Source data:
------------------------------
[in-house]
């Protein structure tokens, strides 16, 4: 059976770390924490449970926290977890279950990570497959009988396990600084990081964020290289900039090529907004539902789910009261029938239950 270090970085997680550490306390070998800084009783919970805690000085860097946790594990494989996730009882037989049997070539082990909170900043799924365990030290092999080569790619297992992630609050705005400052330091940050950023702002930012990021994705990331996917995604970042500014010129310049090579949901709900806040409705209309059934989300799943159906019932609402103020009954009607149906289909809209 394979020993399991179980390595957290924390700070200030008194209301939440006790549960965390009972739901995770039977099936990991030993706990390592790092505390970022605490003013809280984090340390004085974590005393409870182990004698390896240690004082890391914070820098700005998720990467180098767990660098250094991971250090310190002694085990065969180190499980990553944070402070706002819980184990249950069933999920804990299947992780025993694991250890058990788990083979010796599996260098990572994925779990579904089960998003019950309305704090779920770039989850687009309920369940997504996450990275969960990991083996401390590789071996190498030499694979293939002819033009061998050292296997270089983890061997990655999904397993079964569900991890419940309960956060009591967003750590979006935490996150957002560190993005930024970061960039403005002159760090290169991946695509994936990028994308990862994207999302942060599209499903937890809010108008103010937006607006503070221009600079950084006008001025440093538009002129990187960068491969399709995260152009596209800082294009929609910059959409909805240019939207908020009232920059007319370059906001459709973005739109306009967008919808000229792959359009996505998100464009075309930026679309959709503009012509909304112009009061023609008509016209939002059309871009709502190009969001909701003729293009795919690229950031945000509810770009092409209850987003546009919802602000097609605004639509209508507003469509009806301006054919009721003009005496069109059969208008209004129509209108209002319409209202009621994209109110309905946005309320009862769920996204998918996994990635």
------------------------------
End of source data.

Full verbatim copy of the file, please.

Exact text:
[in-house]
């Protein structure tokens, strides 16, 4: 059976770390924490449970926290977890279950990570497959009988396990600084990081964020290289900039090529907004539902789910009261029938239950 270090970085997680550490306390070998800084009783919970805690000085860097946790594990494989996730009882037989049997070539082990909170900043799924365990030290092999080569790619297992992630609050705005400052330091940050950023702002930012990021994705990331996917995604970042500014010129310049090579949901709900806040409705209309059934989300799943159906019932609402103020009954009607149906289909809209 394979020993399991179980390595957290924390700070200030008194209301939440006790549960965390009972739901995770039977099936990991030993706990390592790092505390970022605490003013809280984090340390004085974590005393409870182990004698390896240690004082890391914070820098700005998720990467180098767990660098250094991971250090310190002694085990065969180190499980990553944070402070706002819980184990249950069933999920804990299947992780025993694991250890058990788990083979010796599996260098990572994925779990579904089960998003019950309305704090779920770039989850687009309920369940997504996450990275969960990991083996401390590789071996190498030499694979293939002819033009061998050292296997270089983890061997990655999904397993079964569900991890419940309960956060009591967003750590979006935490996150957002560190993005930024970061960039403005002159760090290169991946695509994936990028994308990862994207999302942060599209499903937890809010108008103010937006607006503070221009600079950084006008001025440093538009002129990187960068491969399709995260152009596209800082294009929609910059959409909805240019939207908020009232920059007319370059906001459709973005739109306009967008919808000229792959359009996505998100464009075309930026679309959709503009012509909304112009009061023609008509016209939002059309871009709502190009969001909701003729293009795919690229950031945000509810770009092409209850987003546009919802602000097609605004639509209508507003469509009806301006054919009721003009005496069109059969208008209004129509209108209002319409209202009621994209109110309905946005309320009862769920996204998918996994990635």